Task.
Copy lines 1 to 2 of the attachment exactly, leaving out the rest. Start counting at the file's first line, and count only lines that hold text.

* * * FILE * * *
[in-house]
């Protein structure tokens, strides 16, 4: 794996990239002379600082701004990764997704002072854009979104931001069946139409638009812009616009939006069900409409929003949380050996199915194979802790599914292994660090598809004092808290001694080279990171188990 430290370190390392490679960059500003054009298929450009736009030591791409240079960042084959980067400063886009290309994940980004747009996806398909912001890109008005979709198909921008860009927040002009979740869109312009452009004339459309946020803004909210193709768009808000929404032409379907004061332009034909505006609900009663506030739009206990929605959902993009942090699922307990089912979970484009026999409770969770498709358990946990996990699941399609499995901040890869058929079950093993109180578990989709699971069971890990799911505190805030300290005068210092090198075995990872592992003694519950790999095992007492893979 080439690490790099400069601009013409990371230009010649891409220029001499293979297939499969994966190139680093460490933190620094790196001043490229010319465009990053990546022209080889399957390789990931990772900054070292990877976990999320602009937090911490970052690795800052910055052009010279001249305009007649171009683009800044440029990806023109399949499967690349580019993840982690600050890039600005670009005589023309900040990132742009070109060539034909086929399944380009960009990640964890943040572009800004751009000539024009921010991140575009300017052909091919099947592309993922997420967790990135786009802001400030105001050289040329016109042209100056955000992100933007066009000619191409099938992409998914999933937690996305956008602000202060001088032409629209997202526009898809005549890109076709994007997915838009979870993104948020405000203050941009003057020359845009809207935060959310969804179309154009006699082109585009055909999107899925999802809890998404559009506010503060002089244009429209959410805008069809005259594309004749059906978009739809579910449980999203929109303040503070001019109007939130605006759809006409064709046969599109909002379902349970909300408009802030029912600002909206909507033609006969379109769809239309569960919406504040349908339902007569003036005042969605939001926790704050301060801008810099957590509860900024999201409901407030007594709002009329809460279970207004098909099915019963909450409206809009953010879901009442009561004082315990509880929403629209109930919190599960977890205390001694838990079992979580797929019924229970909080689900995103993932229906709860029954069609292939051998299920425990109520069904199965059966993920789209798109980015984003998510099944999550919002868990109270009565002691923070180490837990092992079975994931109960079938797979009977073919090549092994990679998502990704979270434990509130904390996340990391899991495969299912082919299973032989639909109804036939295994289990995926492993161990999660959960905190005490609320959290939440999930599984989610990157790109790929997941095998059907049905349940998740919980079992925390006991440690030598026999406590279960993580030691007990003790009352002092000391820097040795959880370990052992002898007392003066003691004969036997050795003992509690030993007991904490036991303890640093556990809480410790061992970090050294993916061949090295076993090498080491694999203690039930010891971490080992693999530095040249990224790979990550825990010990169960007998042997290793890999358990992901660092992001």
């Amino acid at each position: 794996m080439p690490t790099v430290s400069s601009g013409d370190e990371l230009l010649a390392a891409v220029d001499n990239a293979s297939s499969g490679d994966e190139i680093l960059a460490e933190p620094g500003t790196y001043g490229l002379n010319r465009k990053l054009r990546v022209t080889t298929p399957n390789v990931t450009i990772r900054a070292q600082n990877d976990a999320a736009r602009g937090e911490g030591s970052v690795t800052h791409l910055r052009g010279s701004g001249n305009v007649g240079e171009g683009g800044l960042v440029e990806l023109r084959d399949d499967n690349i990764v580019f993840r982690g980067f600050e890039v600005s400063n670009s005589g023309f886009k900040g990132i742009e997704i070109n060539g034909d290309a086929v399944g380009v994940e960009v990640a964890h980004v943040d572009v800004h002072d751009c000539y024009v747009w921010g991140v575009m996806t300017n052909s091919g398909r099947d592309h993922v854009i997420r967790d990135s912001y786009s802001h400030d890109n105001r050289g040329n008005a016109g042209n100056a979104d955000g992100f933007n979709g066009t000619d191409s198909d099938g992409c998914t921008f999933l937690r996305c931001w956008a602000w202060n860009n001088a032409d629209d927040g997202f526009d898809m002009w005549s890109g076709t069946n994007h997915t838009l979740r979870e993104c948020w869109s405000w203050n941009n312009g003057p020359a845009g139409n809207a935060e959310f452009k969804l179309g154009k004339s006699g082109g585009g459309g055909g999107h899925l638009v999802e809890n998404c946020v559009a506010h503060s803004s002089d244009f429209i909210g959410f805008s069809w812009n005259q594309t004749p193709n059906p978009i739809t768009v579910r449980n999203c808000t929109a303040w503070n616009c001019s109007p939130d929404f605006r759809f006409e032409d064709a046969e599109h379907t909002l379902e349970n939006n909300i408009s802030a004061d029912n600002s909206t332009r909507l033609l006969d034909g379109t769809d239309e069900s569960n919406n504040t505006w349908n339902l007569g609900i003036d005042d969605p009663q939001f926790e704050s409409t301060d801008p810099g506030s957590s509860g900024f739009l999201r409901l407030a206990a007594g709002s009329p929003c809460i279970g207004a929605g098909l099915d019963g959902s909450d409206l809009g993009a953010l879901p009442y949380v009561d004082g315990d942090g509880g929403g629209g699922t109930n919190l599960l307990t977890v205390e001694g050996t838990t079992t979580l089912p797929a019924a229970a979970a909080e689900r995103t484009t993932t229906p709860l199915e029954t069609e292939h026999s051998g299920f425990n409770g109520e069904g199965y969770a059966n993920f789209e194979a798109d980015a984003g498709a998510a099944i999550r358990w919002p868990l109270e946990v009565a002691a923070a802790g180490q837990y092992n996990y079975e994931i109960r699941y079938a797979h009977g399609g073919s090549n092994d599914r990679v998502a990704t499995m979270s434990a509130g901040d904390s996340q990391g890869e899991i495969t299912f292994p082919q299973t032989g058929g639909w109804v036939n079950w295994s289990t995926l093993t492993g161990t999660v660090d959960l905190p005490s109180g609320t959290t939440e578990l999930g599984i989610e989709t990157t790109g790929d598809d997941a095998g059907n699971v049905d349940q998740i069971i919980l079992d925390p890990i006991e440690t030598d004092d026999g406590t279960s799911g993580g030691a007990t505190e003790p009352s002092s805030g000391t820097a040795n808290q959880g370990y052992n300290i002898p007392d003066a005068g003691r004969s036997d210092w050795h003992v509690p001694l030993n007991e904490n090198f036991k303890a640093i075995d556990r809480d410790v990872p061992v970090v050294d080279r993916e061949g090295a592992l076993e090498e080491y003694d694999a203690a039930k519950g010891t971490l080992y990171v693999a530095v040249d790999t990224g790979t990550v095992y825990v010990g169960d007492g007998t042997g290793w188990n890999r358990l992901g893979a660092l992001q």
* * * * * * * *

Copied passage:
[in-house]
């Protein structure tokens, strides 16, 4: 794996990239002379600082701004990764997704002072854009979104931001069946139409638009812009616009939006069900409409929003949380050996199915194979802790599914292994660090598809004092808290001694080279990171188990 430290370190390392490679960059500003054009298929450009736009030591791409240079960042084959980067400063886009290309994940980004747009996806398909912001890109008005979709198909921008860009927040002009979740869109312009452009004339459309946020803004909210193709768009808000929404032409379907004061332009034909505006609900009663506030739009206990929605959902993009942090699922307990089912979970484009026999409770969770498709358990946990996990699941399609499995901040890869058929079950093993109180578990989709699971069971890990799911505190805030300290005068210092090198075995990872592992003694519950790999095992007492893979 080439690490790099400069601009013409990371230009010649891409220029001499293979297939499969994966190139680093460490933190620094790196001043490229010319465009990053990546022209080889399957390789990931990772900054070292990877976990999320602009937090911490970052690795800052910055052009010279001249305009007649171009683009800044440029990806023109399949499967690349580019993840982690600050890039600005670009005589023309900040990132742009070109060539034909086929399944380009960009990640964890943040572009800004751009000539024009921010991140575009300017052909091919099947592309993922997420967790990135786009802001400030105001050289040329016109042209100056955000992100933007066009000619191409099938992409998914999933937690996305956008602000202060001088032409629209997202526009898809005549890109076709994007997915838009979870993104948020405000203050941009003057020359845009809207935060959310969804179309154009006699082109585009055909999107899925999802809890998404559009506010503060002089244009429209959410805008069809005259594309004749059906978009739809579910449980999203929109303040503070001019109007939130605006759809006409064709046969599109909002379902349970909300408009802030029912600002909206909507033609006969379109769809239309569960919406504040349908339902007569003036005042969605939001926790704050301060801008810099957590509860900024999201409901407030007594709002009329809460279970207004098909099915019963909450409206809009953010879901009442009561004082315990509880929403629209109930919190599960977890205390001694838990079992979580797929019924229970909080689900995103993932229906709860029954069609292939051998299920425990109520069904199965059966993920789209798109980015984003998510099944999550919002868990109270009565002691923070180490837990092992079975994931109960079938797979009977073919090549092994990679998502990704979270434990509130904390996340990391899991495969299912082919299973032989639909109804036939295994289990995926492993161990999660959960905190005490609320959290939440999930599984989610990157790109790929997941095998059907049905349940998740919980079992925390006991440690030598026999406590279960993580030691007990003790009352002092000391820097040795959880370990052992002898007392003066003691004969036997050795003992509690030993007991904490036991303890640093556990809480410790061992970090050294993916061949090295076993090498080491694999203690039930010891971490080992693999530095040249990224790979990550825990010990169960007998042997290793890999358990992901660092992001």